Past stu­dents in pub­lic life

Daily Nation (Barbados) - - Front Page -

FLORENCE DAYSH O.B.E (nee Smith) was a mem­ber of the Fed­eral Gov­ern­ment.

Florence was born in 1908 in St Philip and at­tended Co­dring­ton High School from 1917 to 1920 be­fore fur­ther­ing her stud­ies at Cheltenham in Eng­land and at fin­ish­ing school in France. She was widely known as “Brown Sugar” and was a stylish dresser who had an at­trac­tion to fast cars.

Af­ter re­turn­ing to Bar­ba­dos she was in­volved in so­cial work be­fore re­turn­ing to Eng­land in 1944 to work with the Bri­tish Red Cross. Just be­fore the end of World War II she re­turned to Bar­ba­dos where she met and later mar­ried Com­man­der Nor­man Daysh in 1947.

Florence started her pub­lic life serv­ing at the Black Rock Baby Wel­fare League, later formed the St. Philip Bay League in 1948 and was bene­fac­tress of the Joan Ar­run­dell Day Nurs­ery.

She was elected to the St. Philip Vestry in 1950 and ap­pointed to the Leg­isla­tive Coun­cil in 1954-the sec­ond woman to be so hon­oured. She served as an elected mem­ber to the Fed­eral House of Rep­re­sen­ta­tives from 1958 to 1962 . Florence was awarded an O.B.E. for her work in 1957.


IRIS BANNOCHIE S.C.M ( nee Brad­shaw) was the first Chair­man of the Bar­ba­dos Parks and Beaches Com­mis­sion which later be­came the Na­tional Con­ser­va­tion Com­mis­sion. The name of Iris Bannochie is au­to­mat­i­cally as­so­ci­ated with plants and flow­ers and is known across a wide spec­trum of the so­ci­ety.

In her early years as the wife of Dr Harry Bayley she worked closely with him at the Bayley Clinic. Her in­quis­i­tive mind led her to re­search top­ics such as The Whistling Frogs of Bar­ba­dos, The Bush Teas of Bar­ba­dos, (both pub­lished in the Mu­seum Jour­nal) a look at the grape­fruit which may ac­tu­ally have its roots in Bar­ba­dos, the vi­ta­min C con­tent of the Bar­ba­dos cherry, and bats from the is­land.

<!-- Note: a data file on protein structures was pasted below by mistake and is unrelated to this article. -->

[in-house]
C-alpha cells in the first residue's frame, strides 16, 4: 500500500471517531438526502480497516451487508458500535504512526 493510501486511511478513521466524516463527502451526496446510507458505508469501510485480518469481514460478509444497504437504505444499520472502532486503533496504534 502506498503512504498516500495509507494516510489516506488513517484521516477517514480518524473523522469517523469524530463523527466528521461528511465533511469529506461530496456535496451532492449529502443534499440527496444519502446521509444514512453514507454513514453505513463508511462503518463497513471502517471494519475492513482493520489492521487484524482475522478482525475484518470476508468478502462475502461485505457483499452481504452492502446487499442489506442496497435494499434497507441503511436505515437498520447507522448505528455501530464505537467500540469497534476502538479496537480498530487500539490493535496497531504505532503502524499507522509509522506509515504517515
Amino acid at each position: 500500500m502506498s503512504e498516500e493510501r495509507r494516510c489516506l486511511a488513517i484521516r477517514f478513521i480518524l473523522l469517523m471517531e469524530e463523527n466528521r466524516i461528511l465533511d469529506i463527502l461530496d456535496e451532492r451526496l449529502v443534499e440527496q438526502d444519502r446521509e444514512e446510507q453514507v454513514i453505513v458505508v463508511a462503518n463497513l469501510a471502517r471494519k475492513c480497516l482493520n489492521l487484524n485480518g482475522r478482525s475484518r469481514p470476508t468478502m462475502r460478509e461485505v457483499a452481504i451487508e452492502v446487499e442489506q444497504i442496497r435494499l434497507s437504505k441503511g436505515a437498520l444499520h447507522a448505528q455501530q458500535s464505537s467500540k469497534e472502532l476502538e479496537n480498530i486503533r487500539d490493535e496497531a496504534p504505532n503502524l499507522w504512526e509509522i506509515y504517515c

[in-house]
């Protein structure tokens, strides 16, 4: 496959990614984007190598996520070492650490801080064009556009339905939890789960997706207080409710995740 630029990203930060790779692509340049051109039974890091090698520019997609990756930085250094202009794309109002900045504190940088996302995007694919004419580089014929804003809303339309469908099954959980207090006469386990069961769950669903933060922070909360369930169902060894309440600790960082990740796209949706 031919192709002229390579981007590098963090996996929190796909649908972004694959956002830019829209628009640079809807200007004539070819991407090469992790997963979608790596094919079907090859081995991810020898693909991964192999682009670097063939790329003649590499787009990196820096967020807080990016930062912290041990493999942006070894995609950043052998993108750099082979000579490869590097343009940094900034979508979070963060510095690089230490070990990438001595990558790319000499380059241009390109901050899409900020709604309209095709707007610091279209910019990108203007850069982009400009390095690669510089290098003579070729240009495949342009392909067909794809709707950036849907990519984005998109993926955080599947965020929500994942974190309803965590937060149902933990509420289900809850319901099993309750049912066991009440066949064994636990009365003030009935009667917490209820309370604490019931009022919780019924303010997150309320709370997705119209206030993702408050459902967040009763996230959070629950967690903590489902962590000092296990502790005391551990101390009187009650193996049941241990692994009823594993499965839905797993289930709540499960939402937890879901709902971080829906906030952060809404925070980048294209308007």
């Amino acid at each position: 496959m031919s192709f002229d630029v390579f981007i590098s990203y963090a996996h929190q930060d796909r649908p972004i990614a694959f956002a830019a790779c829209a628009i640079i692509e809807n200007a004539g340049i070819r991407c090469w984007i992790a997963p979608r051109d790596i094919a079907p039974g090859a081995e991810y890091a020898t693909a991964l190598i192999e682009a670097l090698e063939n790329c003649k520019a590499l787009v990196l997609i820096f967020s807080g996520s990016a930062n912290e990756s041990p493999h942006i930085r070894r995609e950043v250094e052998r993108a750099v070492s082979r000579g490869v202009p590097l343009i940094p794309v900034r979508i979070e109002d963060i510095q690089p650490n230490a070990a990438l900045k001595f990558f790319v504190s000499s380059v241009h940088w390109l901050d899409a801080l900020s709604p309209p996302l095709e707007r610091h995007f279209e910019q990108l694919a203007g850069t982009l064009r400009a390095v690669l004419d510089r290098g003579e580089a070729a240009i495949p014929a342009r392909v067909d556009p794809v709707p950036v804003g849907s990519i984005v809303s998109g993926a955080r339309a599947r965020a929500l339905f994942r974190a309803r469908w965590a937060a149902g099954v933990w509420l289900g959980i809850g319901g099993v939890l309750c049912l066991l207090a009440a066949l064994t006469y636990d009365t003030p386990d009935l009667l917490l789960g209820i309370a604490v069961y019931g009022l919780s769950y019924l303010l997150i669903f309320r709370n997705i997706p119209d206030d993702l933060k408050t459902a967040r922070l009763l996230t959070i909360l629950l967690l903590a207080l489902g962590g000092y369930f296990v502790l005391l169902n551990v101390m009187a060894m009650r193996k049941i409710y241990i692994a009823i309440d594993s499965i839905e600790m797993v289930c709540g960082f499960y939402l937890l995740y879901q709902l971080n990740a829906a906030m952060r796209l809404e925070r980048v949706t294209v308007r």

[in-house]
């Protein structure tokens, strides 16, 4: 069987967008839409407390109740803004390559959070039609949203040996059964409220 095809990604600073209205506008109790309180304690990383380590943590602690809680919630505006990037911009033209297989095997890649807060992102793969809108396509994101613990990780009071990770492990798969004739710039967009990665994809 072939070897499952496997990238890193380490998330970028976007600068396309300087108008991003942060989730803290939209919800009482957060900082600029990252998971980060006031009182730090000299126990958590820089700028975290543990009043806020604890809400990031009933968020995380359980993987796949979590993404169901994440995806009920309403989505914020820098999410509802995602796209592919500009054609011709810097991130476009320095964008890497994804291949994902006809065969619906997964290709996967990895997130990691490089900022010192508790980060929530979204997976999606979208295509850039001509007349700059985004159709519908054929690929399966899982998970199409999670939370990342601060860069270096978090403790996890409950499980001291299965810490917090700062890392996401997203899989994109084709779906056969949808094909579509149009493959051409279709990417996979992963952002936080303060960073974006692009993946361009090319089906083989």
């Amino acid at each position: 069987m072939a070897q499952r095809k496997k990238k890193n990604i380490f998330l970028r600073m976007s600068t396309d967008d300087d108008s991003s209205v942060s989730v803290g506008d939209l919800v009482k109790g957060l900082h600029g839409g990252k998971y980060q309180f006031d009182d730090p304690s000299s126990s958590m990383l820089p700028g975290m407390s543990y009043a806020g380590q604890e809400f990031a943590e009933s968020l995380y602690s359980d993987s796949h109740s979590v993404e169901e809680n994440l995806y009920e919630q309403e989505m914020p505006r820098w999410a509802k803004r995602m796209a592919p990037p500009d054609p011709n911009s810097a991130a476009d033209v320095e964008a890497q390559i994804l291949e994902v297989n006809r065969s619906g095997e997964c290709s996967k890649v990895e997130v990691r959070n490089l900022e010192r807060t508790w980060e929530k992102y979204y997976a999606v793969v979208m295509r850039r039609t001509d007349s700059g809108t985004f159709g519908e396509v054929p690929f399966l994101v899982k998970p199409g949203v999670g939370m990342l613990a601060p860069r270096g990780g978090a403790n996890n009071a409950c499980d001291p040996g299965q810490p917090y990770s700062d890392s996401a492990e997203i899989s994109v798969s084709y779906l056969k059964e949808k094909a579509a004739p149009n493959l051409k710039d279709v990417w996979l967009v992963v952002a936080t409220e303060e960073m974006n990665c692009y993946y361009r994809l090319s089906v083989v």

Af­ter her hus­band’s death and her later mar­riage to John Bannochie she moved per­ma­nently to her Bathsheba


GWEN READER M.B.E (nee Moore) was an In­de­pen­dent Se­na­tor in the Up­per Cham­ber of the Par­lia­ment of Bar­ba­dos from 1981 to 1986.

She grad­u­ated as a nurse from Mon­treal Gen­eral Hospi­tal and later be­came Chair­man of the Child Health Com­mit­tee in Bar­ba­dos. In 1971 Bar­ba­dos won the Ket­ter­ing Shield for the most out­stand­ing pub­lic health im­prove­ment as a re­sult of the in­fant mor­tal­ity rate fall­ing from 139 per 1000 to four per 1 000.

Gwen was later awarded an M.B.E. for her con­tri­bu­tion to


DR FRANCES CHAN­DLER O.B.E.( nee Roach) at­tended Co­dring­ton High school from 1958-62 be­fore go­ing on to Queen’s Col­lege.

She grad­u­ated from Univer­sity of the West Indies (UWI), St Au­gus­tine, Trinidad with a BSC. (Hons) de­gree in Agri­cul­ture in 1969 and worked for 10 years in crops re­search with the Min­istry of Agri­cul­ture in Bar­ba­dos, af­ter which she joined the Caribbean Agri­cul­tural Re­search and De­vel­op­ment In­sti­tute as Re­search Agron­o­mist.

Dur­ing this time she was in­stru­men­tal in de­vel­op­ing an onion in­dus­try in the Caribbean. In 1995, she re­ceived a PH.D de­gree in Crop Science from


HON. MARA THOMP­SON (nee Marie-josephine Gi­raudy) is the sit­ting Mem­ber of Par­lia­ment for St. John. She is the widow of the late Prime Min­is­ter David Thomp­son and was elected to Par­lia­ment in 2011 to rep­re­sent St. John which he orig­i­nally rep­re­sented.

Born in St Lu­cia, she and her sis­ter Jean­nine, at­tended Co­dring­ton High School as board­ers in the 1970s. Fel­low stu­dents re­mem­ber her rep­re­sent­ing El­liot-sealy house in sports.

Af­ter com­plet­ing a phys­i­cal ed­u­ca­tion course at the Bar­ba­dos Com­mu­nity Col­lege she went on to gain a de­gree in Phys­i­cal Ed­u­ca­tion from the Univer­sity of Western Ontario, fol­lowed by a Mas­ters De­gree from Howard Univer­sity.

She taught Phys­i­cal Ed­u­ca­tion in schools through­out the Caribbean and the USA and later un­der­took paralegal stud­ies af­ter which she worked in her hus­band’s law firm. When chronic non­com­mu­ni­ca­ble diseases reached epi­demic pro­por­tions in the Caribbean, she spear­head the healthy life­style cam­paign in Bar­ba­dos and the re­gion.

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